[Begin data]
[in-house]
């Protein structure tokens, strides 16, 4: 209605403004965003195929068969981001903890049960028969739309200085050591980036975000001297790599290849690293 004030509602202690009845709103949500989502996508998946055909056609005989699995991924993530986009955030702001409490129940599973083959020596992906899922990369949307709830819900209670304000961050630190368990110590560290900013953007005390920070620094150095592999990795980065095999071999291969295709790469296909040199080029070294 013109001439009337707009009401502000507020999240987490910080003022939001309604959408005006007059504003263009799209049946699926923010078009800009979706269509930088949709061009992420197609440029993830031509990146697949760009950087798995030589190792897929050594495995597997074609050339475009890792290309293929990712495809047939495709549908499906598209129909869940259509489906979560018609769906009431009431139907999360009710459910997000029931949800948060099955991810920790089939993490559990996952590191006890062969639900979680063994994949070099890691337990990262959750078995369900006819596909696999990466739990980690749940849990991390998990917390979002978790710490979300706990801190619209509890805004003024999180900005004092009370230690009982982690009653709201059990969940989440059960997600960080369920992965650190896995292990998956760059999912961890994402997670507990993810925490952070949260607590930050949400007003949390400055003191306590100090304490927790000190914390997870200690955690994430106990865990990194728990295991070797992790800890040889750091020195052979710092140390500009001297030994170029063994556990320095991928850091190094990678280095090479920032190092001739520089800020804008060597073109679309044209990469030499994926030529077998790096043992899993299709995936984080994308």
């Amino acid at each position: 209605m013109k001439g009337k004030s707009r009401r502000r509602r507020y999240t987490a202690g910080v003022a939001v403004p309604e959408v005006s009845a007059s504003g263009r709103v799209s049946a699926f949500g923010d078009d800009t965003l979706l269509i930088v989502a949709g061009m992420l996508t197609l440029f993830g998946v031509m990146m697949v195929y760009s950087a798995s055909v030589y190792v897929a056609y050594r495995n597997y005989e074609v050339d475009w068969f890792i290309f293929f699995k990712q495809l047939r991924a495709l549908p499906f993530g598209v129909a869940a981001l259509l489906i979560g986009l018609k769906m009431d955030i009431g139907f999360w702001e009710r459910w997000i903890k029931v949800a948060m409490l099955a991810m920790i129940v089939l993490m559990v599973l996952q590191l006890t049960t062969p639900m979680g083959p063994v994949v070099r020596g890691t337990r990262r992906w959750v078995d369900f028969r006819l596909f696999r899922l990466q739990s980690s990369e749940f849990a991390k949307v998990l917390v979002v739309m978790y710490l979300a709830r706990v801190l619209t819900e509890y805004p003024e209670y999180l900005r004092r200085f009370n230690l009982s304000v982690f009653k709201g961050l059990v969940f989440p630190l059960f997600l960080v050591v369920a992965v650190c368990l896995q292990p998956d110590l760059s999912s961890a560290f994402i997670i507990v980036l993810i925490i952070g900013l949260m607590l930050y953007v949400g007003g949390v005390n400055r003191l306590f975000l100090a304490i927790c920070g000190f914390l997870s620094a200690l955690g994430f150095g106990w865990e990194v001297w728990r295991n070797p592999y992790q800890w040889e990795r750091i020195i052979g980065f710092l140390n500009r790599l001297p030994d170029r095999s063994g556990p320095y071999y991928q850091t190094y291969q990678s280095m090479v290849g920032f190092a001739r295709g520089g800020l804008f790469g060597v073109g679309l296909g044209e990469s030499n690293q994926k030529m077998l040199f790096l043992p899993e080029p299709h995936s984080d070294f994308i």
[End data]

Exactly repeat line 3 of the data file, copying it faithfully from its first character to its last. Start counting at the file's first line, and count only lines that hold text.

């Amino acid at each position: 209605m013109k001439g009337k004030s707009r009401r502000r509602r507020y999240t987490a202690g910080v003022a939001v403004p309604e959408v005006s009845a007059s504003g263009r709103v799209s049946a699926f949500g923010d078009d800009t965003l979706l269509i930088v989502a949709g061009m992420l996508t197609l440029f993830g998946v031509m990146m697949v195929y760009s950087a798995s055909v030589y190792v897929a056609y050594r495995n597997y005989e074609v050339d475009w068969f890792i290309f293929f699995k990712q495809l047939r991924a495709l549908p499906f993530g598209v129909a869940a981001l259509l489906i979560g986009l018609k769906m009431d955030i009431g139907f999360w702001e009710r459910w997000i903890k029931v949800a948060m409490l099955a991810m920790i129940v089939l993490m559990v599973l996952q590191l006890t049960t062969p639900m979680g083959p063994v994949v070099r020596g890691t337990r990262r992906w959750v078995d369900f028969r006819l596909f696999r899922l990466q739990s980690s990369e749940f849990a991390k949307v998990l917390v979002v739309m978790y710490l979300a709830r706990v801190l619209t819900e509890y805004p003024e209670y999180l900005r004092r200085f009370n230690l009982s304000v982690f009653k709201g961050l059990v969940f989440p630190l059960f997600l960080v050591v369920a992965v650190c368990l896995q292990p998956d110590l760059s999912s961890a560290f994402i997670i507990v980036l993810i925490i952070g900013l949260m607590l930050y953007v949400g007003g949390v005390n400055r003191l306590f975000l100090a304490i927790c920070g000190f914390l997870s620094a200690l955690g994430f150095g106990w865990e990194v001297w728990r295991n070797p592999y992790q800890w040889e990795r750091i020195i052979g980065f710092l140390n500009r790599l001297p030994d170029r095999s063994g556990p320095y071999y991928q850091t190094y291969q990678s280095m090479v290849g920032f190092a001739r295709g520089g800020l804008f790469g060597v073109g679309l296909g044209e990469s030499n690293q994926k030529m077998l040199f790096l043992p899993e080029p299709h995936s984080d070294f994308i």